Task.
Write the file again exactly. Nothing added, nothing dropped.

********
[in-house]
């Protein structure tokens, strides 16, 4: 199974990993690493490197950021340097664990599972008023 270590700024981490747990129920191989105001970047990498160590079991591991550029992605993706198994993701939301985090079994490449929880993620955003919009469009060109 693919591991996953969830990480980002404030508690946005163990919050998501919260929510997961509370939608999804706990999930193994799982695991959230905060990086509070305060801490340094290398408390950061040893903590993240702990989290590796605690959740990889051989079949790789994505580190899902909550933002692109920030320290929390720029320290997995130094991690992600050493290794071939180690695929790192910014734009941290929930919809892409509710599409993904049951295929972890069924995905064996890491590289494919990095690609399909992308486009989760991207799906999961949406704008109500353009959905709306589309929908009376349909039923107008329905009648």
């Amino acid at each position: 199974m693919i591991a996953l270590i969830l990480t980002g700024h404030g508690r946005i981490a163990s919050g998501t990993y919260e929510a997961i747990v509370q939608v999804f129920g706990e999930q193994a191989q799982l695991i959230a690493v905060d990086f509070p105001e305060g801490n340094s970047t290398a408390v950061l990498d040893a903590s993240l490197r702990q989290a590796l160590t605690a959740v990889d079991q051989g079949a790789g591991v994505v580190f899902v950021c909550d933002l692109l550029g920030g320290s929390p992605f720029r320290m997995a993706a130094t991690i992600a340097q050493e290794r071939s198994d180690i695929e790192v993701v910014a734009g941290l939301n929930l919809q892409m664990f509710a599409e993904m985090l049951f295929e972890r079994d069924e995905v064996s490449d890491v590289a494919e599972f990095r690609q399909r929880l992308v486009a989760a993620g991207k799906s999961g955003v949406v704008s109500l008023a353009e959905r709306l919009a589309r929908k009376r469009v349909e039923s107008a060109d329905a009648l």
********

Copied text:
[in-house]
């Protein structure tokens, strides 16, 4: 199974990993690493490197950021340097664990599972008023 270590700024981490747990129920191989105001970047990498160590079991591991550029992605993706198994993701939301985090079994490449929880993620955003919009469009060109 693919591991996953969830990480980002404030508690946005163990919050998501919260929510997961509370939608999804706990999930193994799982695991959230905060990086509070305060801490340094290398408390950061040893903590993240702990989290590796605690959740990889051989079949790789994505580190899902909550933002692109920030320290929390720029320290997995130094991690992600050493290794071939180690695929790192910014734009941290929930919809892409509710599409993904049951295929972890069924995905064996890491590289494919990095690609399909992308486009989760991207799906999961949406704008109500353009959905709306589309929908009376349909039923107008329905009648």
């Amino acid at each position: 199974m693919i591991a996953l270590i969830l990480t980002g700024h404030g508690r946005i981490a163990s919050g998501t990993y919260e929510a997961i747990v509370q939608v999804f129920g706990e999930q193994a191989q799982l695991i959230a690493v905060d990086f509070p105001e305060g801490n340094s970047t290398a408390v950061l990498d040893a903590s993240l490197r702990q989290a590796l160590t605690a959740v990889d079991q051989g079949a790789g591991v994505v580190f899902v950021c909550d933002l692109l550029g920030g320290s929390p992605f720029r320290m997995a993706a130094t991690i992600a340097q050493e290794r071939s198994d180690i695929e790192v993701v910014a734009g941290l939301n929930l919809q892409m664990f509710a599409e993904m985090l049951f295929e972890r079994d069924e995905v064996s490449d890491v590289a494919e599972f990095r690609q399909r929880l992308v486009a989760a993620g991207k799906s999961g955003v949406v704008s109500l008023a353009e959905r709306l919009a589309r929908k009376r469009v349909e039923s107008a060109d329905a009648l």